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List of stars in Phoenix
Abbreviation Phe
Genitive Phoenicis
Pronunciation /ˈfiːnɪks/, genitive /fɨˈnaɪsɨs/
Symbolism the Phoenix
Right ascension 0 h
Declination −50°
Family Bayer
Quadrant SQ1
Area 469 sq. deg. (37th)
Main stars 4
Stars with
known planets
Stars brighter than 3m 1
Stars within 10 pc (32.6 ly) 1
Brightest star α Phe (Ankaa) (2.40m)
Nearest star Gliese 915
(27.24 ly, 8.35 pc)
Messier objects 0
Meteor showers Phoenicids
Hydrus (corner)
Visible at latitudes between +32° and −90°.
Best visible at 21:00 (9 p.m.) during the month of November.

Phoenix is a minor constellation in the southern sky. It is named after the Phoenix, a mythical bird. It is faint; there are only two stars in the whole constellation which are brighter than magnitude 5.0. Alpha Phoenicis is named Ankaa, an Arabic word meaning 'the boat'.

The constellation stretches from roughly −39° to −57° declination, and from 23.5h to 2.5h of right ascension. This means it is generally invisible to anyone living north of the 40th parallel in the Northern Hemisphere, and remains low in the sky for anyone living north of the equator. It is easily visible from locations such as Australia and South Africa during Southern Hemisphere summer.

Phoenix was one of twelve constellations created by Petrus Plancius from the observations of Pieter Dirkszoon Keyser and Frederick de Houtman and it first appeared on a 35-cm diameter celestial globe published in 1597 (or 1598) in Amsterdam by Plancius with Jodocus Hondius. The first depiction of this constellation in a celestial atlas was in Johann Bayer's Uranometria of 1603.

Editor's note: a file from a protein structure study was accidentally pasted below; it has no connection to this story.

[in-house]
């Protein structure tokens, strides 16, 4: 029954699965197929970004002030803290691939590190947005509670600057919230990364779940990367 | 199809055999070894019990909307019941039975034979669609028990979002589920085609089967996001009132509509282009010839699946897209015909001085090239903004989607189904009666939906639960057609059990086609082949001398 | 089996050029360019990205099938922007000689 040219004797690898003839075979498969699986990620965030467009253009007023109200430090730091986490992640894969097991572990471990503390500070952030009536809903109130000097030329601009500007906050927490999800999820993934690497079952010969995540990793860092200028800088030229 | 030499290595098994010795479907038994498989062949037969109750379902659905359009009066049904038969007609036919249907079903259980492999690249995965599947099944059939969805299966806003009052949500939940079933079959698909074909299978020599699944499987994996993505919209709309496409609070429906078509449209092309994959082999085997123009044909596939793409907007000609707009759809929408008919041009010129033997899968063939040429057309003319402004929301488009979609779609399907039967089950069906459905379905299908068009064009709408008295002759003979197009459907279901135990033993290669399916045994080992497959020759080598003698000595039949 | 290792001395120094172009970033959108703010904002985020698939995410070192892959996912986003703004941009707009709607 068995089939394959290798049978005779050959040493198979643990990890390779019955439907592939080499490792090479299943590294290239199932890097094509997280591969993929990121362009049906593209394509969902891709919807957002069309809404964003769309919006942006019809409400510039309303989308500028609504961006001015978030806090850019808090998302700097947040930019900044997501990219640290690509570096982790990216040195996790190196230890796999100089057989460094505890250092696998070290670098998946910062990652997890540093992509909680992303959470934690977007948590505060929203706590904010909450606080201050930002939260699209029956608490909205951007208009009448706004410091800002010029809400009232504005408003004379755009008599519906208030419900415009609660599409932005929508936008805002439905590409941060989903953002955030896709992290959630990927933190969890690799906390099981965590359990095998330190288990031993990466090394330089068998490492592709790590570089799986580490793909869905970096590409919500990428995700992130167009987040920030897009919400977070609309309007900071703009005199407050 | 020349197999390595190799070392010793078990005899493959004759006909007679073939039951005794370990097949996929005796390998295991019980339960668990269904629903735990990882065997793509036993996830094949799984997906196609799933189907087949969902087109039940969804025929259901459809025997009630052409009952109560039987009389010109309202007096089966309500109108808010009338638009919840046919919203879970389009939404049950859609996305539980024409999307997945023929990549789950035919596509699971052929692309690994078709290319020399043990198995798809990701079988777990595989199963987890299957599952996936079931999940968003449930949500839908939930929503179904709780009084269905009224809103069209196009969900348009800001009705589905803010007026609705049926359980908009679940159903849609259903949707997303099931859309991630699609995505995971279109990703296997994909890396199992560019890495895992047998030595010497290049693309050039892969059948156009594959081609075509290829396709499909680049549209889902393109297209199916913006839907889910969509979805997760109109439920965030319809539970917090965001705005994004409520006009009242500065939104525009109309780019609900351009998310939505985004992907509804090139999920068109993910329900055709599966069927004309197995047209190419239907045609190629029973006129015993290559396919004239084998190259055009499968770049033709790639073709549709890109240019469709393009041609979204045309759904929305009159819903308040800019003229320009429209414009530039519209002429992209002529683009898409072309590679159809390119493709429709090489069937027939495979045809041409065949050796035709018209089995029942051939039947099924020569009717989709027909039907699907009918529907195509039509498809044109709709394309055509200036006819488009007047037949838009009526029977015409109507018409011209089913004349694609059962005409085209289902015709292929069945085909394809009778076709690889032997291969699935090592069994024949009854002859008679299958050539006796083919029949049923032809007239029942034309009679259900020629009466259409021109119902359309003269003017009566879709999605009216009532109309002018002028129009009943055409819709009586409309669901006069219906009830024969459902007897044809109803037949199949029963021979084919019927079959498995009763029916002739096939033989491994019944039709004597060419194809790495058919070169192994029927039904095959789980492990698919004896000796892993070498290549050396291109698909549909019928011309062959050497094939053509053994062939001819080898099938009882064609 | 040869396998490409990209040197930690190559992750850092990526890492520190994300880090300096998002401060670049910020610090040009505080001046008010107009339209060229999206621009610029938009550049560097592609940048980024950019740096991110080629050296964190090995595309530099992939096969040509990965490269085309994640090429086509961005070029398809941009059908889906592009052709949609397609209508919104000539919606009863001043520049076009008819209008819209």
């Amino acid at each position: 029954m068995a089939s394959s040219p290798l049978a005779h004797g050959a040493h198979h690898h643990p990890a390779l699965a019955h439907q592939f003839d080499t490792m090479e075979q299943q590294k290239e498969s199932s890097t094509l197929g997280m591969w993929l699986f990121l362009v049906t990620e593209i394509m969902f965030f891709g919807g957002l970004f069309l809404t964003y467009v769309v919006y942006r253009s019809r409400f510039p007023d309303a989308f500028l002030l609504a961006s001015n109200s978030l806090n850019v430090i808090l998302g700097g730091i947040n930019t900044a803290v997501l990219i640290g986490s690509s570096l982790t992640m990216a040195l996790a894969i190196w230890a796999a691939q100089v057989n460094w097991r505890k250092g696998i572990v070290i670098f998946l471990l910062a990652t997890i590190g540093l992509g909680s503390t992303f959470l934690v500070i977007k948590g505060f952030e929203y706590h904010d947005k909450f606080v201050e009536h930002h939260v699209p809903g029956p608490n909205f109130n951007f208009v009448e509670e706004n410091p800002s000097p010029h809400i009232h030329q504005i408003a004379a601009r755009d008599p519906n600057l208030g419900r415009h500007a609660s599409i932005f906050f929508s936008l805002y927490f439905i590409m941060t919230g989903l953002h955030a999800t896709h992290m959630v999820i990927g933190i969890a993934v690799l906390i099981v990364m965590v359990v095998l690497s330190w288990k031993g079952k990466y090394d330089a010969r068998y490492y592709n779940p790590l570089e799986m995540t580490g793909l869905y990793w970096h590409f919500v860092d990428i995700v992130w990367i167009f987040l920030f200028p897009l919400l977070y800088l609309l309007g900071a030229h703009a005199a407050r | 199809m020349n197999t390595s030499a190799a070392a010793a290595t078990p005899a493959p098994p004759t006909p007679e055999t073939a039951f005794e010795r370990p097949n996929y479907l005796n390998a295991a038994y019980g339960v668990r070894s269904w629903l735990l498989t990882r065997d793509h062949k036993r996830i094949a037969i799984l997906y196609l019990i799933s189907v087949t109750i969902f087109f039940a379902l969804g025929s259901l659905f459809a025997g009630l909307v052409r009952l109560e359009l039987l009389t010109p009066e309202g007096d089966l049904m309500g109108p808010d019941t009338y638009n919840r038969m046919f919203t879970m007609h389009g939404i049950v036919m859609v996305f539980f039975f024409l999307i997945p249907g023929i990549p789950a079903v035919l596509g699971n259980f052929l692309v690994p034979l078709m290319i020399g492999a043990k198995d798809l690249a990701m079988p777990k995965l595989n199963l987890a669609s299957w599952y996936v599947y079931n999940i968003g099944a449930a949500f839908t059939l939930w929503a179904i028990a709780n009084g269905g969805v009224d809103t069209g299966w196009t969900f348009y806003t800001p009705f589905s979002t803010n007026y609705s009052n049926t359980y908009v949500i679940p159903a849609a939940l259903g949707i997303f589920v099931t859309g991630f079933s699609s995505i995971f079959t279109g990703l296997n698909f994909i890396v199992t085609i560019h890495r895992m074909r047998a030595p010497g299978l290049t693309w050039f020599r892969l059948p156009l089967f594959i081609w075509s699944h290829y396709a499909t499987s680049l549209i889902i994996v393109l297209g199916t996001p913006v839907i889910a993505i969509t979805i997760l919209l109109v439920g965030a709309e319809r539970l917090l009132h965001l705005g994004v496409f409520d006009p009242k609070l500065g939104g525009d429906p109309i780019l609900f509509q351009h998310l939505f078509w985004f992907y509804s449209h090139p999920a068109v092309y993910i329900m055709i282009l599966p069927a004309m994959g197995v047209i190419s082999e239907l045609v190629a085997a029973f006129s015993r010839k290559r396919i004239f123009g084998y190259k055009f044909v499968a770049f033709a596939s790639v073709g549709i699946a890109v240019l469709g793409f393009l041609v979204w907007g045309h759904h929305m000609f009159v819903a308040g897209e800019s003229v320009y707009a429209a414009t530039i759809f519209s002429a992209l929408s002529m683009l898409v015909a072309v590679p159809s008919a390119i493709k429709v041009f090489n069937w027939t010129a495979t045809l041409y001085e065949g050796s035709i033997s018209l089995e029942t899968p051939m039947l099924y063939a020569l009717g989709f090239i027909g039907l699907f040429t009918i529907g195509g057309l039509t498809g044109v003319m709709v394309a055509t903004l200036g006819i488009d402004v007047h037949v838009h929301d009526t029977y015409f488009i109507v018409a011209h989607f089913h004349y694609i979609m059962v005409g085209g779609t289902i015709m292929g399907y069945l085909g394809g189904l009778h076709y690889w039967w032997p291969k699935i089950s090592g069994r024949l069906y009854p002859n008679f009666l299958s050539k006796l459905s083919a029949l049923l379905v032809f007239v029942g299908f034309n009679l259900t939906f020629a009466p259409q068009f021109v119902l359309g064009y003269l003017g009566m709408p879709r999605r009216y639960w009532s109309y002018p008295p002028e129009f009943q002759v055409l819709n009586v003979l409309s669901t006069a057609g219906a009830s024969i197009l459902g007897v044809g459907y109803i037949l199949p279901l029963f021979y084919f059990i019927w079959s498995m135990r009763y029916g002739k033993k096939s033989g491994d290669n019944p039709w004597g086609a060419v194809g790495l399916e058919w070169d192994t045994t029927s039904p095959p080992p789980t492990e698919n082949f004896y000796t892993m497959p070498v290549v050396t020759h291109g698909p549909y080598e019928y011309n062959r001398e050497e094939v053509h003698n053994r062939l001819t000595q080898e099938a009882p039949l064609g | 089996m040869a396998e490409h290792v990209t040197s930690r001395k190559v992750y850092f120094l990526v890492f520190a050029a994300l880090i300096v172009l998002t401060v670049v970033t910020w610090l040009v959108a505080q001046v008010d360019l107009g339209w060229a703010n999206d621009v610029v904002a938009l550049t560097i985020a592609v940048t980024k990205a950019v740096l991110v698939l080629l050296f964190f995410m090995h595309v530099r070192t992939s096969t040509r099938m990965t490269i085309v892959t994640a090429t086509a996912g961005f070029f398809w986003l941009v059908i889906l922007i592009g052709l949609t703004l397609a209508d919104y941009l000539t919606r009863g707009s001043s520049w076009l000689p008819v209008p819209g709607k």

Phoenix is associated with the minor Phoenicids meteor shower of December 5th.


  • Ian Ridpath and Wil Tirion (2007). Stars and Planets Guide, Collins, London. ISBN 978-0007251209. Princeton University Press, Princeton. ISBN 978-0691135564.

External links

Coordinates: Sky map 00h 00m 00s, −50° 00′ 00″


Simple English


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List of stars in Phoenix
Abbreviation: Phe
Genitive: Phoenicis
Symbology: the Phoenix
Right ascension: 0 h
Declination: −50°
Area: 469 sq. deg. (37th)
Main stars: 4
Bayer/Flamsteed stars: 25
Stars known to have planets: 3
Bright stars: 1
Nearby stars: 2
Brightest star: α Phoenicis (Ankaa) (2.39m)
Nearest star: ν Phoenicis (49.1 ly)
Messier objects: 0
Meteor showers: Phoenicids
Bordering constellations: Sculptor
Hydrus (corner)
Visible at latitudes between +32° and −90°
Best visible at 21:00 (9 p.m.) during the month of November

Phoenix (pronounced /ˈfiːnɪks/) is a small and not-so-bright constellation in the southern sky. It is one of the birds in a "nest" of bird constellations near it.


This constellation represents a mythological bird that burns itself up every several hundred years then comes back alive from the ashes of the fire

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